ICE & Your Rights
The United States (U.S.) stands as proof of the power of immigration. Throughout America’s history, immigrants have improved its workforce and economy, injecting new ideas and cultural norms as they assimilated into the population. Immigrants raise America up, strengthening communities and providing countless benefits in our modern world. Despite this, stark opponents of immigration exist. Unfortunately, many of these opponents are currently in places of immense power, like President Donald Trump.
Throughout 2018, the president demonstrated an intense and xenophobic dislike of immigration. His administration separated families at the border, attempted to prevent vulnerable migrants from seeking asylum, and attacked beneficial programs like DACA and Temporary Protected Status. Additionally, Trump officials like former Attorney General Sessions implemented new rules that limited judges’ ability to award asylum, leading to a rise in asylum denials.
Further, immigrant communities across America experienced increased scrutiny from Immigration and Customs Enforcement (ICE). Even the simple thought of encountering an ICE agent can cause fear in many people. Fear in such a situation is understandable – in certain instances, ICE agents can legally tear people away from their families. But you don’t have to live in fear – prepare yourself by understanding ICE and your rights. That way, if ICE appears at your door, you’ll know what to do.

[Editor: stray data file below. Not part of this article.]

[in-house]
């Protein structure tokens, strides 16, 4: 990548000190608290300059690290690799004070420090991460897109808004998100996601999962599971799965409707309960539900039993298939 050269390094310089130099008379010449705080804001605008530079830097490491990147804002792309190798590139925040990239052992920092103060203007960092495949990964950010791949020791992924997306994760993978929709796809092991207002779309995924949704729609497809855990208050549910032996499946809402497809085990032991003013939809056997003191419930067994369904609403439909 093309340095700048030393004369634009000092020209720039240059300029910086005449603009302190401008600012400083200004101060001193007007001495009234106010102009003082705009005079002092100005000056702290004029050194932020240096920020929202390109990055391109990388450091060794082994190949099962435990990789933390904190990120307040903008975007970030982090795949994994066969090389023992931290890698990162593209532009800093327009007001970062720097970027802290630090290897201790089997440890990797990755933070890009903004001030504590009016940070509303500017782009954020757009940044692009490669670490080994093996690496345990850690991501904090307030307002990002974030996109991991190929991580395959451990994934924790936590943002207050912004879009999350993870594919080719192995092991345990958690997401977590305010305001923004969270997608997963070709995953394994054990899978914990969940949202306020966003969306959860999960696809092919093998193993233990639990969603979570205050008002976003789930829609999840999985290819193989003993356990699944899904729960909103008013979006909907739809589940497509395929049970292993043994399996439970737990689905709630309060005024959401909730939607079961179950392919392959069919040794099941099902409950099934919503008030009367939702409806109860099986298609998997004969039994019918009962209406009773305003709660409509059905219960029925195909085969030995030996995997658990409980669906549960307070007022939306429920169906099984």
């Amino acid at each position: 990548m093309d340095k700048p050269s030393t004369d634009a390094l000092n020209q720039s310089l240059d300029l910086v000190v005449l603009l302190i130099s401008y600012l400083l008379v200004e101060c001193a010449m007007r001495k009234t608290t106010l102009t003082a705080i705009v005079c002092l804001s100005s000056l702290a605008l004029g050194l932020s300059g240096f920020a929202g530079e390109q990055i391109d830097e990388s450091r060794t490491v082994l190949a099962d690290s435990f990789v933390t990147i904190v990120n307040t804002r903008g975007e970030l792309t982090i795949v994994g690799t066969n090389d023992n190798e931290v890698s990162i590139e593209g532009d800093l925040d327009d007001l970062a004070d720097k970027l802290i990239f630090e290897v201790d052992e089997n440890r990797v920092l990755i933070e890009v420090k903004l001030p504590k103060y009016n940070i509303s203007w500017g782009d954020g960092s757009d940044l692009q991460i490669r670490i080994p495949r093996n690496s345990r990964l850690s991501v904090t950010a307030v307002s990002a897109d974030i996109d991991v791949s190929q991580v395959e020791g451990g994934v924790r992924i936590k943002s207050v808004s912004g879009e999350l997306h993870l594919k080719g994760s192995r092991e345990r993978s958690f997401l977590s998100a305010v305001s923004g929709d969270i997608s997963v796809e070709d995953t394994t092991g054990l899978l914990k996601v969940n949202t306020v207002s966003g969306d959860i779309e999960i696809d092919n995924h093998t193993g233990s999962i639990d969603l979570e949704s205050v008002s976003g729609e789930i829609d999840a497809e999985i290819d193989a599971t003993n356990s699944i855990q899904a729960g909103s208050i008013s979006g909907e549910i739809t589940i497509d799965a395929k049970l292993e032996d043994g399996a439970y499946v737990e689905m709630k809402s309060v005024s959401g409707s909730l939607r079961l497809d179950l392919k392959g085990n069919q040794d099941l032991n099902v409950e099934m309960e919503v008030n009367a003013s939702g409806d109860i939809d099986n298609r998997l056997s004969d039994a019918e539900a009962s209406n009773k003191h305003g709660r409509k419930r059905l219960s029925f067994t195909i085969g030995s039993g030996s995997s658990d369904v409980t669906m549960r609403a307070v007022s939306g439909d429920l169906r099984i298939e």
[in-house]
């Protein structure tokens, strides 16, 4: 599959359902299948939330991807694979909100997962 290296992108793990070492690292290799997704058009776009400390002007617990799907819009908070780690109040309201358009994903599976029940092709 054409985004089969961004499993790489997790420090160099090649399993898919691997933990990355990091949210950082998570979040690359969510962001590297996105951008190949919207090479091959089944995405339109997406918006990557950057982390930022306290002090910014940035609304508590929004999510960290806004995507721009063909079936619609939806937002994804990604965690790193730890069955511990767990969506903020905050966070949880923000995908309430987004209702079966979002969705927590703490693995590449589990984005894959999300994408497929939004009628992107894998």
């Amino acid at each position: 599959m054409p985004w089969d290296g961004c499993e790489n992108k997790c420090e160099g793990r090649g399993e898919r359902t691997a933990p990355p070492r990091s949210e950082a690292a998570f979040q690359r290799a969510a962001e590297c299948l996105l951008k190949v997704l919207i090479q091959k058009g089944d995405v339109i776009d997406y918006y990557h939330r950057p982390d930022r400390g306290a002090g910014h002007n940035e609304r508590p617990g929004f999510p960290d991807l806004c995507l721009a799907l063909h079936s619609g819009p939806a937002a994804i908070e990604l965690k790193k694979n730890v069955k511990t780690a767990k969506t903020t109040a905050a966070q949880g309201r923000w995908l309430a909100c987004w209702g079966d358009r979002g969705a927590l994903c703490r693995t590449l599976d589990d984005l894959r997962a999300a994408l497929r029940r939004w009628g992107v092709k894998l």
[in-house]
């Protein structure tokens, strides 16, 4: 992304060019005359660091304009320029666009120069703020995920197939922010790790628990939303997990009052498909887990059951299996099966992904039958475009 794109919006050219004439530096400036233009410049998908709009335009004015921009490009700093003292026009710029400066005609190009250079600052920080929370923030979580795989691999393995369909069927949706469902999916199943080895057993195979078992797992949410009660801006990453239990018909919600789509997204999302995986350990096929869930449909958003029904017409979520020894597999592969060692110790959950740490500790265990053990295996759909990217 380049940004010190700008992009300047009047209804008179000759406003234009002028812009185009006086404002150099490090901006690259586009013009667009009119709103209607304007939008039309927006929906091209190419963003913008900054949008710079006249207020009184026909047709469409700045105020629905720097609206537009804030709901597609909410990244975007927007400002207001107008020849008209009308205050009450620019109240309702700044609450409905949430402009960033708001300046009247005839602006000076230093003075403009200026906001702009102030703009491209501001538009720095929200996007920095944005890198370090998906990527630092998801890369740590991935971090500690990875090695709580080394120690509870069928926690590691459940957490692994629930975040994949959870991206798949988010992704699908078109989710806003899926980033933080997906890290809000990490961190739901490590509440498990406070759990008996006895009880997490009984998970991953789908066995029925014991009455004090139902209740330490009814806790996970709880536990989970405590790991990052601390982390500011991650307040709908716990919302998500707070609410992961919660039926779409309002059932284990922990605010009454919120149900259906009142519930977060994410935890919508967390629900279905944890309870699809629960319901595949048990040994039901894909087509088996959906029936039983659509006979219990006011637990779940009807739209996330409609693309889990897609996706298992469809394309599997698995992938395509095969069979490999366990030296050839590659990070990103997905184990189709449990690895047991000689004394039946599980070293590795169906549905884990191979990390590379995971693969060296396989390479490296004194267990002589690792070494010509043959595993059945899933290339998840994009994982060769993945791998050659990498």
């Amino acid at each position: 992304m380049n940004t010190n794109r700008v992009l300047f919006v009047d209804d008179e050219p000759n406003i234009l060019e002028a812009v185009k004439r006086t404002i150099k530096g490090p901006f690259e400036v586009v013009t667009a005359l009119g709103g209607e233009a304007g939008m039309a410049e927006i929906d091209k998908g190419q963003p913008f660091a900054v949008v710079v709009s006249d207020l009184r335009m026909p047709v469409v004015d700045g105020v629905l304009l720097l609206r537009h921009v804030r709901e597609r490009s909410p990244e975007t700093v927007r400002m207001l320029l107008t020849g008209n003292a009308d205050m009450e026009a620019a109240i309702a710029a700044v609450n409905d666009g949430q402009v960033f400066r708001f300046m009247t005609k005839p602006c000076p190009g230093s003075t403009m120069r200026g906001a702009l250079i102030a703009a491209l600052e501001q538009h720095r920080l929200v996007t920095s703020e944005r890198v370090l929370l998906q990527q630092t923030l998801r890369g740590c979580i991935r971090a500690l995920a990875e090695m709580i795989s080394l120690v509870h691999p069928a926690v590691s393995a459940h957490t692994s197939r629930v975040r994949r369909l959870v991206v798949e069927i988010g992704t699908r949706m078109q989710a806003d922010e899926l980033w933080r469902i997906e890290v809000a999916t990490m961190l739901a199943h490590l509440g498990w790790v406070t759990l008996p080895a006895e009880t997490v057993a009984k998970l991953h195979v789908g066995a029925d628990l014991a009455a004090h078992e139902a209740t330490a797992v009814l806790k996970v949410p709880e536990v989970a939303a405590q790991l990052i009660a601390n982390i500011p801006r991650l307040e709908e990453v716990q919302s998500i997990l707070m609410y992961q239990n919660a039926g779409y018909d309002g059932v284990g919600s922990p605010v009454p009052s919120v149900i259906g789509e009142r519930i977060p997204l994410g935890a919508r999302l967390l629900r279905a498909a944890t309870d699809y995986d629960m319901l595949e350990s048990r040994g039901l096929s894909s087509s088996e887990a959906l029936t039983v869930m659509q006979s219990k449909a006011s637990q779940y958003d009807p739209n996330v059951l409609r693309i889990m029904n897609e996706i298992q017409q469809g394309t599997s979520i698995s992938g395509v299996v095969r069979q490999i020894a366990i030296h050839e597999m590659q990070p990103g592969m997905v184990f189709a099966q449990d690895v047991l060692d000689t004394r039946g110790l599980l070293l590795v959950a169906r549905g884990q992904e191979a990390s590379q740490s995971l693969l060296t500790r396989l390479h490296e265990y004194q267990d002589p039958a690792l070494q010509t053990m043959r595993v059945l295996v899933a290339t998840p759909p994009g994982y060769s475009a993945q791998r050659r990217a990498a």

This article will provide an overview of your rights when encountering ICE both at your home and in the workplace. If you have any questions, the best guidance can be provided by an expert immigration attorney.
Immigration and Customs Enforcement, better known by its popular acronym ICE, functions under the Department of Homeland Security (DHS). Created in 2003, ICE’s main role is to “identify, arrest, and remove aliens who present a danger to national security or are a risk to public safety.” Additionally, ICE specifically targets those who have entered the U.S. illegally and now live and work as undocumented immigrants.
ICE operates throughout the country via its Enforcement and Removal Operations (ERO) field offices. You can see every ERO field office operated by ICE on this map. There is one ICE-ERO office in Florida, located in Miami. Every field office is responsible for a certain territory, which sometimes crosses state lines. For example, the ICE-ERO office in Boston manages enforcement operations for the entirety of New England, including Connecticut, Massachusetts, Rhode Island, New Hampshire, Vermont, and Maine. The state with the highest concentration of ERO field offices is Texas. The Lone Star State has four locations in Dallas, El Paso, Houston, and San Antonio that split the state’s territory into quadrants.
ERO field offices conduct all enforcement activities, including the identification, investigation, and arrest of undocumented immigrants. Additionally, agents from ERO offices also participate in raids, forcible removal, and detention activities. You can find specific contact information for each ICE-ERO office on the department’s website.
Who Does ICE Target?
ICE investigates and arrests two specific types of U.S. immigrants. The first are those legal immigrants convicted and/or accused of committing a crime. Second are those people present in the U.S. with no known status. These could be migrants who crossed the U.S border illegally or legal immigrants who overstayed an expired visa. Considering American laws, the above immigrants are all eligible for deportation, formally known as “removal.” This does not mean that everyone arrested and considered for deportation will be removed. In fact, there are certain ways to stop deportation, including adjustment of status and asylum.